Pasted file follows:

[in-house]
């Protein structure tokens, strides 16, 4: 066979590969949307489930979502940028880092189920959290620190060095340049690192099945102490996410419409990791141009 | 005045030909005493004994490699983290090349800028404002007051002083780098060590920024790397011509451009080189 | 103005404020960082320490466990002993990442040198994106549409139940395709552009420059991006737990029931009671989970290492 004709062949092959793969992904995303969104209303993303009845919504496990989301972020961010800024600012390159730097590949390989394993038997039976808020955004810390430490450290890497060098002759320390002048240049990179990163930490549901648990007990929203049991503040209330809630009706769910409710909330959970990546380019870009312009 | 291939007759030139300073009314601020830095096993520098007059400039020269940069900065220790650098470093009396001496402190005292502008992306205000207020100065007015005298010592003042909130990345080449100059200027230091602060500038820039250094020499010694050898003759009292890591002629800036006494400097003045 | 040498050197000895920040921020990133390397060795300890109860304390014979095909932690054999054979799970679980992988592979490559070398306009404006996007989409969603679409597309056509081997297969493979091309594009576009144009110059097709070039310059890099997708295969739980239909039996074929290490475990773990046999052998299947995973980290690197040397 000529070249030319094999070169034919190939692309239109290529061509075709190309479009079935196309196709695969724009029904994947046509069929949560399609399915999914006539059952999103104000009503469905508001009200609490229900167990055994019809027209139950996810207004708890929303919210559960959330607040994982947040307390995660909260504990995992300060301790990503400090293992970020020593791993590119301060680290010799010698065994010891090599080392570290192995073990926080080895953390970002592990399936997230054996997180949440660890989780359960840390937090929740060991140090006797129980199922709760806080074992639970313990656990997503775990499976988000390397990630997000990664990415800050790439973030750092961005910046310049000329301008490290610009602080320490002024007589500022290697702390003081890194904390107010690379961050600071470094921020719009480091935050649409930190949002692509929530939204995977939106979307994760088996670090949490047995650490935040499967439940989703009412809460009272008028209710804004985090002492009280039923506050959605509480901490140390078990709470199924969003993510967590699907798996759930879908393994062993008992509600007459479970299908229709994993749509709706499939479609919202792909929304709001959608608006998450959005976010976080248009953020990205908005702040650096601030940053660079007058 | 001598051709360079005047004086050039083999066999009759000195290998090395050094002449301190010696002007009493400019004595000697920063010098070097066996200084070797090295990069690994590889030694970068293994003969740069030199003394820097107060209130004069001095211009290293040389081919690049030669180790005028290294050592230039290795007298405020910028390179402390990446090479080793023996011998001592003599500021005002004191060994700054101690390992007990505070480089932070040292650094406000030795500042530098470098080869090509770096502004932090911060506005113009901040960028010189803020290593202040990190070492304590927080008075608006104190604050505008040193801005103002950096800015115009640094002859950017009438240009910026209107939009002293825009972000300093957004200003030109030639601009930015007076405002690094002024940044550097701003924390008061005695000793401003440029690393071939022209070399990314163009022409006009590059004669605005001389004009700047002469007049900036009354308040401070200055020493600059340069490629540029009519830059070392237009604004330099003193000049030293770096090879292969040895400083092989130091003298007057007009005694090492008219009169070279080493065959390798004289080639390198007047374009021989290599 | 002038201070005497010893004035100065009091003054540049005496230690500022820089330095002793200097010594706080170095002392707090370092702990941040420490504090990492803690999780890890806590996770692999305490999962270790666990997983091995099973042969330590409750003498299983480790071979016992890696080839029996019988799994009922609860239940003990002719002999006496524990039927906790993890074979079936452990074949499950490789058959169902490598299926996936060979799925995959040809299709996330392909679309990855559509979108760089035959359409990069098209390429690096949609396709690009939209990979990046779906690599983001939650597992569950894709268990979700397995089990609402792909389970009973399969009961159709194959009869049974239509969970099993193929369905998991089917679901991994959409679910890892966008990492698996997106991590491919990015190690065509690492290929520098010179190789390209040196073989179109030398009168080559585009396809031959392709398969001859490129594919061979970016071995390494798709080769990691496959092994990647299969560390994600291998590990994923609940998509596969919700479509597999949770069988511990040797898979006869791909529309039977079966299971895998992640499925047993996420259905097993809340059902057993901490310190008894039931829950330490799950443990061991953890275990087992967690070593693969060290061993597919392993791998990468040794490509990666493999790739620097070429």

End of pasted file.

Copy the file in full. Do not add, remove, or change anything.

[in-house]
């Protein structure tokens, strides 16, 4: 066979590969949307489930979502940028880092189920959290620190060095340049690192099945102490996410419409990791141009 | 005045030909005493004994490699983290090349800028404002007051002083780098060590920024790397011509451009080189 | 103005404020960082320490466990002993990442040198994106549409139940395709552009420059991006737990029931009671989970290492 004709062949092959793969992904995303969104209303993303009845919504496990989301972020961010800024600012390159730097590949390989394993038997039976808020955004810390430490450290890497060098002759320390002048240049990179990163930490549901648990007990929203049991503040209330809630009706769910409710909330959970990546380019870009312009 | 291939007759030139300073009314601020830095096993520098007059400039020269940069900065220790650098470093009396001496402190005292502008992306205000207020100065007015005298010592003042909130990345080449100059200027230091602060500038820039250094020499010694050898003759009292890591002629800036006494400097003045 | 040498050197000895920040921020990133390397060795300890109860304390014979095909932690054999054979799970679980992988592979490559070398306009404006996007989409969603679409597309056509081997297969493979091309594009576009144009110059097709070039310059890099997708295969739980239909039996074929290490475990773990046999052998299947995973980290690197040397 000529070249030319094999070169034919190939692309239109290529061509075709190309479009079935196309196709695969724009029904994947046509069929949560399609399915999914006539059952999103104000009503469905508001009200609490229900167990055994019809027209139950996810207004708890929303919210559960959330607040994982947040307390995660909260504990995992300060301790990503400090293992970020020593791993590119301060680290010799010698065994010891090599080392570290192995073990926080080895953390970002592990399936997230054996997180949440660890989780359960840390937090929740060991140090006797129980199922709760806080074992639970313990656990997503775990499976988000390397990630997000990664990415800050790439973030750092961005910046310049000329301008490290610009602080320490002024007589500022290697702390003081890194904390107010690379961050600071470094921020719009480091935050649409930190949002692509929530939204995977939106979307994760088996670090949490047995650490935040499967439940989703009412809460009272008028209710804004985090002492009280039923506050959605509480901490140390078990709470199924969003993510967590699907798996759930879908393994062993008992509600007459479970299908229709994993749509709706499939479609919202792909929304709001959608608006998450959005976010976080248009953020990205908005702040650096601030940053660079007058 | 001598051709360079005047004086050039083999066999009759000195290998090395050094002449301190010696002007009493400019004595000697920063010098070097066996200084070797090295990069690994590889030694970068293994003969740069030199003394820097107060209130004069001095211009290293040389081919690049030669180790005028290294050592230039290795007298405020910028390179402390990446090479080793023996011998001592003599500021005002004191060994700054101690390992007990505070480089932070040292650094406000030795500042530098470098080869090509770096502004932090911060506005113009901040960028010189803020290593202040990190070492304590927080008075608006104190604050505008040193801005103002950096800015115009640094002859950017009438240009910026209107939009002293825009972000300093957004200003030109030639601009930015007076405002690094002024940044550097701003924390008061005695000793401003440029690393071939022209070399990314163009022409006009590059004669605005001389004009700047002469007049900036009354308040401070200055020493600059340069490629540029009519830059070392237009604004330099003193000049030293770096090879292969040895400083092989130091003298007057007009005694090492008219009169070279080493065959390798004289080639390198007047374009021989290599 | 002038201070005497010893004035100065009091003054540049005496230690500022820089330095002793200097010594706080170095002392707090370092702990941040420490504090990492803690999780890890806590996770692999305490999962270790666990997983091995099973042969330590409750003498299983480790071979016992890696080839029996019988799994009922609860239940003990002719002999006496524990039927906790993890074979079936452990074949499950490789058959169902490598299926996936060979799925995959040809299709996330392909679309990855559509979108760089035959359409990069098209390429690096949609396709690009939209990979990046779906690599983001939650597992569950894709268990979700397995089990609402792909389970009973399969009961159709194959009869049974239509969970099993193929369905998991089917679901991994959409679910890892966008990492698996997106991590491919990015190690065509690492290929520098010179190789390209040196073989179109030398009168080559585009396809031959392709398969001859490129594919061979970016071995390494798709080769990691496959092994990647299969560390994600291998590990994923609940998509596969919700479509597999949770069988511990040797898979006869791909529309039977079966299971895998992640499925047993996420259905097993809340059902057993901490310190008894039931829950330490799950443990061991953890275990087992967690070593693969060290061993597919392993791998990468040794490509990666493999790739620097070429």